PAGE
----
Now, before all of the agile purists and internet trolls start calling for my head, I don’t mean to imply that Scrum, Kanban, TDD, FDD, BDD, DSDM or any of the other catalogue of methodologies, frameworks or processes are in any way wrong, better or worse than each other. If you examine any of the above systems, you will discover that they all clearly state that they are empirical processes, and as such should be adjusted based on what is observed to be working. By logical extension then, whichever one you pick is a starting point for a journey, not a final destination.
Use Common Sense
Worse is yet to come in this presentation where I highlight that none of the major systems deal with all of the other processes that an organisation from the smallest to the largest will need to deal with. Performance reviews, sales functions, customer acquisition, marketing, human resources to name a few are all outside of the purview of agile systems (generally). The upshot is that if you have perfectly effective processes before the adopting agile, then will want to hold on to those if the new agile process doesn’t offer an alternative. Sounds logical, right? You’d be amazed how often I have to have this conversation. The message then is apply common sense:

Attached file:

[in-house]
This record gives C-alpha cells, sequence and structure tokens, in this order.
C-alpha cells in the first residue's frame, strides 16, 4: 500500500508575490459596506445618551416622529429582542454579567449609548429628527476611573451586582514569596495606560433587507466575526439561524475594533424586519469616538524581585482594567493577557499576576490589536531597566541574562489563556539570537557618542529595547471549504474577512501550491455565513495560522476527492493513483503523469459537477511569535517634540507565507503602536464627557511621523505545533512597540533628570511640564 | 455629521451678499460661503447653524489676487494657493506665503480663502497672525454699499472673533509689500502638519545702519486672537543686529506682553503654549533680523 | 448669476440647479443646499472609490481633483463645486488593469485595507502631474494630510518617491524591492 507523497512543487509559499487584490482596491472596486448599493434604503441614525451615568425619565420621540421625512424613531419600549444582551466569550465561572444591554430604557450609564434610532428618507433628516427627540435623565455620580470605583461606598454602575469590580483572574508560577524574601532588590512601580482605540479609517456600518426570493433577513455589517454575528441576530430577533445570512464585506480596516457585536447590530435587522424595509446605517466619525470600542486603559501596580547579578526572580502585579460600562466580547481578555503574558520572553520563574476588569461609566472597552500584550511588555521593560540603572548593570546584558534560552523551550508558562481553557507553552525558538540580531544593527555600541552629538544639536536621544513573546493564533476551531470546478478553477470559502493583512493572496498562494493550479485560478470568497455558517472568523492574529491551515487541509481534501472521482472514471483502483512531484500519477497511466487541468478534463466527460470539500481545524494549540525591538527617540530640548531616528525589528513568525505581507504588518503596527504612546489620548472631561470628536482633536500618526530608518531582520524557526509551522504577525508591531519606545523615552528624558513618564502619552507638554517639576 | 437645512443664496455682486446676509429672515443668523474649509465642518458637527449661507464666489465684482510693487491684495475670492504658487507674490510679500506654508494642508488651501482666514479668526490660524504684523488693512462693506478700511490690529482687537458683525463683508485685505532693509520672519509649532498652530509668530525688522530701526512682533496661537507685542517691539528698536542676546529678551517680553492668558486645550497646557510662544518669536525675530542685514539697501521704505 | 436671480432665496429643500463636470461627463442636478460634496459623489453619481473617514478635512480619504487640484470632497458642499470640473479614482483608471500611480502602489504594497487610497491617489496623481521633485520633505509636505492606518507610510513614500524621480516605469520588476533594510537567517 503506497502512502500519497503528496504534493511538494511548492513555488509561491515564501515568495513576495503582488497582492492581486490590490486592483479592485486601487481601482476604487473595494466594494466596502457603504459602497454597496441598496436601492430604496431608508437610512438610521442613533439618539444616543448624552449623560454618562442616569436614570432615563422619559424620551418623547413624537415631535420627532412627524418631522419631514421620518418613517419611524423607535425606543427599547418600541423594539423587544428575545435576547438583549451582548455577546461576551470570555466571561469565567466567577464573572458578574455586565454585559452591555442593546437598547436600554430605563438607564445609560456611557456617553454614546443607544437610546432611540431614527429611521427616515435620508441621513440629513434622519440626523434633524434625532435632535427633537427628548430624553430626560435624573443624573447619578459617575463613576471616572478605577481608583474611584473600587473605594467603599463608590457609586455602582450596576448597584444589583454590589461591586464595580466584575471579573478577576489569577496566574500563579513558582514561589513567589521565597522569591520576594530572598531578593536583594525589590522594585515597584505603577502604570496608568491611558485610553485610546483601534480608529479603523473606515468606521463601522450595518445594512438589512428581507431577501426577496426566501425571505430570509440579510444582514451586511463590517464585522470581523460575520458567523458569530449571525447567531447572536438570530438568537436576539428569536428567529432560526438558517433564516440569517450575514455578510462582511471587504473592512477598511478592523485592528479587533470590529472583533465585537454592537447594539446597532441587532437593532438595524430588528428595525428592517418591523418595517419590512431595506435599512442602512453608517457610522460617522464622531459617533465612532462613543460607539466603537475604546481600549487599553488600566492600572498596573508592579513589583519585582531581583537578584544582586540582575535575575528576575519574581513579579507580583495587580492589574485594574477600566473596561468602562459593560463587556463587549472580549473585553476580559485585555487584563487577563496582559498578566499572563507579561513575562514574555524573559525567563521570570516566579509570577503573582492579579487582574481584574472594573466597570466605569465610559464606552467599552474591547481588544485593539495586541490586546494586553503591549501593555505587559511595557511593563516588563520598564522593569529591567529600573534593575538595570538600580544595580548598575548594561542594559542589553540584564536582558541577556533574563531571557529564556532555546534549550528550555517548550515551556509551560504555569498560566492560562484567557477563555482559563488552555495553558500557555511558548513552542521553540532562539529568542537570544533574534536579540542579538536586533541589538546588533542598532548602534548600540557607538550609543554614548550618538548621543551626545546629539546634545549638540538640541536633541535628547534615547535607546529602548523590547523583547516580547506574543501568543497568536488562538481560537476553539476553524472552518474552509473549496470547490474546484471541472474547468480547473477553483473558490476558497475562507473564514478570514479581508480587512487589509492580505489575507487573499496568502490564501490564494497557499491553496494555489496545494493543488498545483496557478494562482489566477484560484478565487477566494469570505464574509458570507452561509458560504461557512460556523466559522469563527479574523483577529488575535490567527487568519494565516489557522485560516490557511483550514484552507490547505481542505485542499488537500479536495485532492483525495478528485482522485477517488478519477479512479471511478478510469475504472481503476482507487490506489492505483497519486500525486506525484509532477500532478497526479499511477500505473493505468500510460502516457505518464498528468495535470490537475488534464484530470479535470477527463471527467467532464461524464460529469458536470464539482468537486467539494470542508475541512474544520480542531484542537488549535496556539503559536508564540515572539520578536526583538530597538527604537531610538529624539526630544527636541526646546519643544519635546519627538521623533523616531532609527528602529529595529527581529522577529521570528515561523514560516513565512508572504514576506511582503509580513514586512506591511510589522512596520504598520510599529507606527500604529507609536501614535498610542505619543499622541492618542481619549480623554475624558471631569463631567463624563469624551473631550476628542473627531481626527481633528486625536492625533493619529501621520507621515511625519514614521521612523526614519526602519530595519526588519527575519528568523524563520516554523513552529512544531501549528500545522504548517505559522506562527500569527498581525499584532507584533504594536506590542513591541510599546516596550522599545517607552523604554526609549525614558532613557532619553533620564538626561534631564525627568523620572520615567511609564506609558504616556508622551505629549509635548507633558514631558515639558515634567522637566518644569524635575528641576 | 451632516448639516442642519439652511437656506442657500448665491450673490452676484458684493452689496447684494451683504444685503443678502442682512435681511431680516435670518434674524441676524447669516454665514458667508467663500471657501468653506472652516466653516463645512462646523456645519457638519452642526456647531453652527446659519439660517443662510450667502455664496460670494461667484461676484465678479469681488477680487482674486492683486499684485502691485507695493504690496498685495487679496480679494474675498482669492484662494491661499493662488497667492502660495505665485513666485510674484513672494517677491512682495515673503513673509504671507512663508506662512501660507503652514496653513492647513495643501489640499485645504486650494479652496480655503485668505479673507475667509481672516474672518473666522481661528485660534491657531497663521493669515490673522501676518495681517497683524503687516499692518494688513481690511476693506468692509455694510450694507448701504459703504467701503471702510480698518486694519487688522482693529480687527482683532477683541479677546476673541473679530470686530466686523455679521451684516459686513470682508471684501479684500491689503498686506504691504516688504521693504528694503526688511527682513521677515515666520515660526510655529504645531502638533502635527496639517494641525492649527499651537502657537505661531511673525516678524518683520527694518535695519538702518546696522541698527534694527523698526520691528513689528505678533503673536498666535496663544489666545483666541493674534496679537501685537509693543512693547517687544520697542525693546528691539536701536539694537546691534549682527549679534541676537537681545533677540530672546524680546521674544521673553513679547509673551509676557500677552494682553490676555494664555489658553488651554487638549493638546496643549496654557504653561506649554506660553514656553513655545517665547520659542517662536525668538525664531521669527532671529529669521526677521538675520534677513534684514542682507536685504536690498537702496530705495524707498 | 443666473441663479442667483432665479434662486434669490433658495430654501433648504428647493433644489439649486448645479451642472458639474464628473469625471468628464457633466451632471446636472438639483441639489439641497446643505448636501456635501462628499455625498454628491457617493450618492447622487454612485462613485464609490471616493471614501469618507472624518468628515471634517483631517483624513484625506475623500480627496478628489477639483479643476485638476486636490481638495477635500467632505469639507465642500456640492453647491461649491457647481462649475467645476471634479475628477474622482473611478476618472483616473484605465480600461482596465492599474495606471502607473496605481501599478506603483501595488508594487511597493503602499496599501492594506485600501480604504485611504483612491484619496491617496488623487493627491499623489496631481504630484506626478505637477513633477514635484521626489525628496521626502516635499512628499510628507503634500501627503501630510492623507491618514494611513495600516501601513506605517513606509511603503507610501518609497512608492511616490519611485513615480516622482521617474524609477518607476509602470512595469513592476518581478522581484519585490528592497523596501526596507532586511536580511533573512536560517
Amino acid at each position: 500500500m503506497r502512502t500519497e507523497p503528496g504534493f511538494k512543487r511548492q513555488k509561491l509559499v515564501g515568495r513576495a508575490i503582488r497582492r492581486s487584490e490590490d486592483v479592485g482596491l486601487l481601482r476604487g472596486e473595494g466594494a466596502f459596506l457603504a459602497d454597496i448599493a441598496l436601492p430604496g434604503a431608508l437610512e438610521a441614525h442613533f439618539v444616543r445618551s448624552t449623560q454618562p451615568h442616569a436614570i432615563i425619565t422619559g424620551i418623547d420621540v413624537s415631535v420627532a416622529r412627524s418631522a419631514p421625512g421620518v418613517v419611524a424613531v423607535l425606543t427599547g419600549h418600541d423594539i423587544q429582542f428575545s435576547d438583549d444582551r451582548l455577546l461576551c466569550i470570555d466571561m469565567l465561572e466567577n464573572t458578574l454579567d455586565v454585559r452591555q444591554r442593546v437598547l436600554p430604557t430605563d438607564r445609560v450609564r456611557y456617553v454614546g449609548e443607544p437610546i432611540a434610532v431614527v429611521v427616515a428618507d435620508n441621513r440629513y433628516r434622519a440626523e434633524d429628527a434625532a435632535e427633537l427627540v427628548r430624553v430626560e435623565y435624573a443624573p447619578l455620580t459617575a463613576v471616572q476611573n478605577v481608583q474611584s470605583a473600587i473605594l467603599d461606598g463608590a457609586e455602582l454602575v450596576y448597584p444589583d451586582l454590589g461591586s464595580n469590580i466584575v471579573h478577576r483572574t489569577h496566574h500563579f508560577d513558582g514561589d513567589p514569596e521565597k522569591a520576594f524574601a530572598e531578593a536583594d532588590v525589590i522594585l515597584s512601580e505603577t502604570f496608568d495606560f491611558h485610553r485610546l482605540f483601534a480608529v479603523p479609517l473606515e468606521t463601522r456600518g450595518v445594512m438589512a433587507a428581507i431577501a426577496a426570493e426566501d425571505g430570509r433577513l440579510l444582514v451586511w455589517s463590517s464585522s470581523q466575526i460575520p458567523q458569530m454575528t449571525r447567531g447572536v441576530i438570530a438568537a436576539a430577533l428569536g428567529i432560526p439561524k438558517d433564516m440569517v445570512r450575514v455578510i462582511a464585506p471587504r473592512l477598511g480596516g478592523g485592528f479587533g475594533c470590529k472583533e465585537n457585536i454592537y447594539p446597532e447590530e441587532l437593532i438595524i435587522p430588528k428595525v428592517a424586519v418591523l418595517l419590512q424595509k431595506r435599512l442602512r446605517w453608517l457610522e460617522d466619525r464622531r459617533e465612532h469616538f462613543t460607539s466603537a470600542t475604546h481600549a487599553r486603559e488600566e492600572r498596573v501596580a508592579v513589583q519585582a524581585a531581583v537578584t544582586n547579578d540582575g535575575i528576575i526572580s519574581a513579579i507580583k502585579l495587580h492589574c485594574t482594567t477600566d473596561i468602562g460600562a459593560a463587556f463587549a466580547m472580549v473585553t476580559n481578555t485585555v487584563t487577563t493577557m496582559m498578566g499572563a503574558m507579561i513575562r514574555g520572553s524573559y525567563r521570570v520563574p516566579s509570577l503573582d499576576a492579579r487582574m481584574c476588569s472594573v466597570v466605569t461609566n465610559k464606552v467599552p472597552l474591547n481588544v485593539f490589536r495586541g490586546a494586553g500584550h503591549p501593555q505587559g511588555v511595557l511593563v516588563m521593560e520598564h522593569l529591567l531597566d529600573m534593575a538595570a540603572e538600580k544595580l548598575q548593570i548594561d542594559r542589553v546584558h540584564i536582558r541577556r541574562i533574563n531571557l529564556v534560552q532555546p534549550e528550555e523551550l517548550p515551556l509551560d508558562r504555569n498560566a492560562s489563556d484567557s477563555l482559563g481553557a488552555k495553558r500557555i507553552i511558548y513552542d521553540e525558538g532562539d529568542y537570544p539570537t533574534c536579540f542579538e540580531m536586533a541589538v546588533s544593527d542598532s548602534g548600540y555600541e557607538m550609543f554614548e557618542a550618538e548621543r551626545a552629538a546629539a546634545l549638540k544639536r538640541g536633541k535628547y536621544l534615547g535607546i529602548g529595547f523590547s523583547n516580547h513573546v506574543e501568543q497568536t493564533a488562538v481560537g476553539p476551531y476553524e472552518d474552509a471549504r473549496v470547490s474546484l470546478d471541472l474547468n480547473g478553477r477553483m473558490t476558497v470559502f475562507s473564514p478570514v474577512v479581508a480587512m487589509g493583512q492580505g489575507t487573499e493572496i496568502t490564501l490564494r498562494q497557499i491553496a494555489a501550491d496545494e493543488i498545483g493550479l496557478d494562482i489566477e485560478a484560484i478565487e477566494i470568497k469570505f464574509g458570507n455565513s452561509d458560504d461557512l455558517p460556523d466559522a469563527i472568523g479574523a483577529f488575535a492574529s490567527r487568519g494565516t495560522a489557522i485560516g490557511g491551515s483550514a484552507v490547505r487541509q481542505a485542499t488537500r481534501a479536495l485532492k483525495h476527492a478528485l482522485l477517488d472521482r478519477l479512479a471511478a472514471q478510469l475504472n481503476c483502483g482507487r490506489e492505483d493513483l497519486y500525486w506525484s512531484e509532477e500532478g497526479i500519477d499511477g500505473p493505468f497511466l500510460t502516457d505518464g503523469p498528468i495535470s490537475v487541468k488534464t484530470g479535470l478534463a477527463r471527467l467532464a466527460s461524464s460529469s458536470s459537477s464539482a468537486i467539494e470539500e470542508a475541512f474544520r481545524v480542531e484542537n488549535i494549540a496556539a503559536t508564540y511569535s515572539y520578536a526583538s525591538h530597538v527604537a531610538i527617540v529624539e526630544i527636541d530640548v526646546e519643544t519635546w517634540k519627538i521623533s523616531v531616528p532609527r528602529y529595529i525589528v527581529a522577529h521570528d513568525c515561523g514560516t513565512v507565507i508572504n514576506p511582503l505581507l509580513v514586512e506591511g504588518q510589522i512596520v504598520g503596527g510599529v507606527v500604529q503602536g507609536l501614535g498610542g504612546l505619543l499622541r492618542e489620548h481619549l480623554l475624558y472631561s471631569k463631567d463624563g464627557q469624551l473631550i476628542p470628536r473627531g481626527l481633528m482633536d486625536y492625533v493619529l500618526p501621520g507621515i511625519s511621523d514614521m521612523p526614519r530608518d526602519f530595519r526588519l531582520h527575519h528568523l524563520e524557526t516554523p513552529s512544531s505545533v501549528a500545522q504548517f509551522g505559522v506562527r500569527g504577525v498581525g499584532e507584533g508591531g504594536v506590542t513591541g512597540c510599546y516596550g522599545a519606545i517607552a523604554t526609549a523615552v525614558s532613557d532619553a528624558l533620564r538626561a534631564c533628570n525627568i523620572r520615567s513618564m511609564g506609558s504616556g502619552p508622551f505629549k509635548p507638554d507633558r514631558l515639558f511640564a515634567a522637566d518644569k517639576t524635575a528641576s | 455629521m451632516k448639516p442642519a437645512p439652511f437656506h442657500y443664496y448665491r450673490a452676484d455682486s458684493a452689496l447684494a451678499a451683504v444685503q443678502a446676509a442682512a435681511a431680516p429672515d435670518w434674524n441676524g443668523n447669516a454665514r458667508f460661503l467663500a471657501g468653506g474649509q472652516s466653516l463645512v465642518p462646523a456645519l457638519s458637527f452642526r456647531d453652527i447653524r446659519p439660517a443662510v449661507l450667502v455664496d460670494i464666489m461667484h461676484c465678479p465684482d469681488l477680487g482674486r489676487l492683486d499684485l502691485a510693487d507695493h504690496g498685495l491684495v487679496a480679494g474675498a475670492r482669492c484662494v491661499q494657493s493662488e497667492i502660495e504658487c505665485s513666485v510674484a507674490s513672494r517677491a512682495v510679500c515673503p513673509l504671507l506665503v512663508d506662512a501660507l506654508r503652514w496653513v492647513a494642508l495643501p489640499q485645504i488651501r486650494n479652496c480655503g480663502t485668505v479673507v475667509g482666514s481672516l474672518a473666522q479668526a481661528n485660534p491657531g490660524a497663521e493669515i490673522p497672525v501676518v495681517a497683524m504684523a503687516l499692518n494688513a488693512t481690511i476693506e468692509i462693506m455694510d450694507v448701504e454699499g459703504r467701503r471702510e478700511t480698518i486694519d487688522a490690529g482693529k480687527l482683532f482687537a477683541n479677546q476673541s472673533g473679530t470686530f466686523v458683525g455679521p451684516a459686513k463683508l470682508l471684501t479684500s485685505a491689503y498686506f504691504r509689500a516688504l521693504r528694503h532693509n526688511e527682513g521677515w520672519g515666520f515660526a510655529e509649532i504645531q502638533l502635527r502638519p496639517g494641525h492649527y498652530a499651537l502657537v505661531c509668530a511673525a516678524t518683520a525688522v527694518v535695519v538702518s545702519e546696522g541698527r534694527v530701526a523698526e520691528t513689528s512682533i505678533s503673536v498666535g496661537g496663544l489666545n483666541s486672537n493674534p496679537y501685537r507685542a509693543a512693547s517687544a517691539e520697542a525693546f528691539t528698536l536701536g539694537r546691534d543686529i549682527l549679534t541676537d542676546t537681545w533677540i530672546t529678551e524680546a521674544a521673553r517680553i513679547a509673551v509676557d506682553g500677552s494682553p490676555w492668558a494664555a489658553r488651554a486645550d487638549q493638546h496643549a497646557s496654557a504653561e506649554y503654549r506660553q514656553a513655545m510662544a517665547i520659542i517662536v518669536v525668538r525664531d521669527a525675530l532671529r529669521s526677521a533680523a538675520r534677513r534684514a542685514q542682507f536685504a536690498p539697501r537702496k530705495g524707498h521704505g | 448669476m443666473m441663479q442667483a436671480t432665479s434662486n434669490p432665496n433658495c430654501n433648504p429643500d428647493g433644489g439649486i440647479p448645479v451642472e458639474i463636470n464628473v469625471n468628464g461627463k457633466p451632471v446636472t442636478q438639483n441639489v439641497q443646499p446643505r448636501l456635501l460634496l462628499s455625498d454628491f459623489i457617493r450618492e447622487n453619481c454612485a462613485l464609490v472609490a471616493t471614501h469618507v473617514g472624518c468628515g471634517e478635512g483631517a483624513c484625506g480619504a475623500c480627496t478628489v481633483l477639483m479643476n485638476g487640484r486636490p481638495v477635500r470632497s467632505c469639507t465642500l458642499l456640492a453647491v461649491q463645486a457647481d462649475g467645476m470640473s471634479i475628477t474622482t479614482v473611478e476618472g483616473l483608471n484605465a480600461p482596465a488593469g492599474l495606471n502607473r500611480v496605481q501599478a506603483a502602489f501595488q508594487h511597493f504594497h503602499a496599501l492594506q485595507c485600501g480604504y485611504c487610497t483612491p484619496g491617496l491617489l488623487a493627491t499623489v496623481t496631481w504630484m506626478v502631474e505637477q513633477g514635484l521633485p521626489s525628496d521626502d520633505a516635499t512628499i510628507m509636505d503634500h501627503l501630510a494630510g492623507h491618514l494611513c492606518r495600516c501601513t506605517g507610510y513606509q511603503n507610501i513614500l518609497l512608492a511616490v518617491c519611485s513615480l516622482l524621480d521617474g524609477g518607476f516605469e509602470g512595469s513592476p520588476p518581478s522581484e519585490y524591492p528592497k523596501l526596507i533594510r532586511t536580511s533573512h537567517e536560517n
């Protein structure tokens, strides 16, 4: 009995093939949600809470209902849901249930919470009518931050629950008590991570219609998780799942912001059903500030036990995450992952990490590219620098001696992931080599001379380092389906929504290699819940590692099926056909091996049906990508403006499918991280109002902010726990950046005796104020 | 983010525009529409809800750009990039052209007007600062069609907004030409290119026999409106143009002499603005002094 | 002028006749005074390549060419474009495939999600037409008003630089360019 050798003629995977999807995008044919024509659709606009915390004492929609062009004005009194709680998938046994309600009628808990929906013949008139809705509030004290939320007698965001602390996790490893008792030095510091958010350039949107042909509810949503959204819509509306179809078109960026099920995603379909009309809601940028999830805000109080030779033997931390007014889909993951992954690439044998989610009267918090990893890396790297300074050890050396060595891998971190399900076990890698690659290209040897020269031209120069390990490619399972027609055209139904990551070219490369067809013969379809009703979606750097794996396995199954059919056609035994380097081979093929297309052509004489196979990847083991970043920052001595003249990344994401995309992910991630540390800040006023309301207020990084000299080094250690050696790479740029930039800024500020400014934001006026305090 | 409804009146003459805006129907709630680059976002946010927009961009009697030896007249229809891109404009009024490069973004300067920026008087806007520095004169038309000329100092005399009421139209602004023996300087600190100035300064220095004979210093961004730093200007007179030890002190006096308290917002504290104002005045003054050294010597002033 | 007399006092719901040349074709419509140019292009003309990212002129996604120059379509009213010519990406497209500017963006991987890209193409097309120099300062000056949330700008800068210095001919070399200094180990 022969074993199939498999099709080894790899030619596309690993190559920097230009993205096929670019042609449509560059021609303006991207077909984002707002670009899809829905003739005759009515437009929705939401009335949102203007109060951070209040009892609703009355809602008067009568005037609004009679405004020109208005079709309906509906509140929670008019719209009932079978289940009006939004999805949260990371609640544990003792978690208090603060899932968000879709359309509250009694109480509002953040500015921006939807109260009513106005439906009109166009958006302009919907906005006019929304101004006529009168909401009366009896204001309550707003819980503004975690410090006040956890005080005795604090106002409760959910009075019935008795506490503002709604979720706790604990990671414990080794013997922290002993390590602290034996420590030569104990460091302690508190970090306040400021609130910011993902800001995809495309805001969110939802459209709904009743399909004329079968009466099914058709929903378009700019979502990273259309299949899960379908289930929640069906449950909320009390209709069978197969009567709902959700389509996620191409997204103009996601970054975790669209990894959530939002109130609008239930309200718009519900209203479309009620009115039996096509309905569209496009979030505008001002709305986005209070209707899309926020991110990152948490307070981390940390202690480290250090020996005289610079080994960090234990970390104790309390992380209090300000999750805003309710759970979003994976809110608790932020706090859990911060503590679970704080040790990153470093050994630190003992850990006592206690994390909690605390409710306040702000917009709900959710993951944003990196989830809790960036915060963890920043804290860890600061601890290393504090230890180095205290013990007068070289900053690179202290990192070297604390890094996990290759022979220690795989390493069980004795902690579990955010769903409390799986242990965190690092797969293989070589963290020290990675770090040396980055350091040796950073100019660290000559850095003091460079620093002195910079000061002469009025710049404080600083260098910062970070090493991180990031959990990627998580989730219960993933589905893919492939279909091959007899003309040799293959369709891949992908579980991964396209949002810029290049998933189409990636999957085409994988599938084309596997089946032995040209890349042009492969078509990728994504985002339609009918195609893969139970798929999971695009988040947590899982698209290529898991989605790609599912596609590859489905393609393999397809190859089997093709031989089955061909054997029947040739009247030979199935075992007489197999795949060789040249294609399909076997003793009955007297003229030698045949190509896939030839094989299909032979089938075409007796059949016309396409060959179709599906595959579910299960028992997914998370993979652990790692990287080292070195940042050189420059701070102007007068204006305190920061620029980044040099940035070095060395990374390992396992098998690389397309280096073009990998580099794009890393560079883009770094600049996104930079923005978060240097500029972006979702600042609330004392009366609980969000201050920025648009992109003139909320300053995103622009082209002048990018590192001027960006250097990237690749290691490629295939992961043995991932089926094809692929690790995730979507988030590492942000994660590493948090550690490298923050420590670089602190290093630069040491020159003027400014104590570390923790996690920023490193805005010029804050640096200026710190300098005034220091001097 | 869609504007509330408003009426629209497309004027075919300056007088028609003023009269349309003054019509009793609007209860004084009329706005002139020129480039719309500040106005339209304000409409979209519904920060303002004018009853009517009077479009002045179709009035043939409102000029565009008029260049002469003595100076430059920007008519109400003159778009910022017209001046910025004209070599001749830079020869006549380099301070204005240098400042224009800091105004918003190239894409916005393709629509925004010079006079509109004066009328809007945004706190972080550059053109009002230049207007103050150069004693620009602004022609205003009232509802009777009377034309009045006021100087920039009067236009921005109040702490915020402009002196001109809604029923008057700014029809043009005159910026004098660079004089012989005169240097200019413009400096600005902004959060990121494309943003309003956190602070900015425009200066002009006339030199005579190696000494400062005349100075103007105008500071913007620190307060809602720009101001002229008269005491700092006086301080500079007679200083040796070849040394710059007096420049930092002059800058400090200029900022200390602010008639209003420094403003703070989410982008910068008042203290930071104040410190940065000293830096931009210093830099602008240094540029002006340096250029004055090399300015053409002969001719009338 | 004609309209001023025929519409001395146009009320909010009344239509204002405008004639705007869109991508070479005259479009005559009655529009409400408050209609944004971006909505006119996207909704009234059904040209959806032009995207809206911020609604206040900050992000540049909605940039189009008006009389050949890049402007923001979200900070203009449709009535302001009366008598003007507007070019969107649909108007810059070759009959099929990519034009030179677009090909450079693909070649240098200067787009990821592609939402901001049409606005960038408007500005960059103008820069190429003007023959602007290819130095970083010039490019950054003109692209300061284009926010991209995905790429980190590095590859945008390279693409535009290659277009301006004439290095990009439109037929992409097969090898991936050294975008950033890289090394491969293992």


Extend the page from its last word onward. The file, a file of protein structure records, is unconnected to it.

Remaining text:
- The Agile processes are not all encompassing
- Purely development, not organisational
- An agile mentality must extend beyond the development teams
- The best approach is a hybrid approach
- You can’t test what isn’t developed
- You can’t code what isn’t specified
- You can’t deploy what isn’t built
- Waterfall, Agile or Lean will all fail without appropriate behaviours
- Your approach must meet the business needs
At the earliest stages of a project the progress can and does look very ‘waterfall’. Kanban, or lean, can also look very waterfall but nobody seems to be terribly enthusiastic about acknowledging that. But why should this be a problem? In the final equation, we must focus on the outcome, we should’t be wary of a waterfall style process blended in with our agile processes if that’s what’s going to deliver the best outcome.
While involved with one organisation I was challenged with the the question:
“When we were doing waterfall we used to have this approach to testing to ensure that quality was maintained, but now that we’ve moved towards agile we’ve left that behind but what should we replace it with?”
My first question was ‘WHY?’ This organisation has been in business for twenty plus years, and has a reputation for producing high quality systems. Why would you change your acceptable quality levels? Why would you throw out a process that was clearly highly effective and acknowledged by the people who are paying for your services? Ultimately we brought large portions of the old process back into the system, adjusting it slightly to deal with iterative / incremental deliveries. Don’t throw the baby out with the bathwater!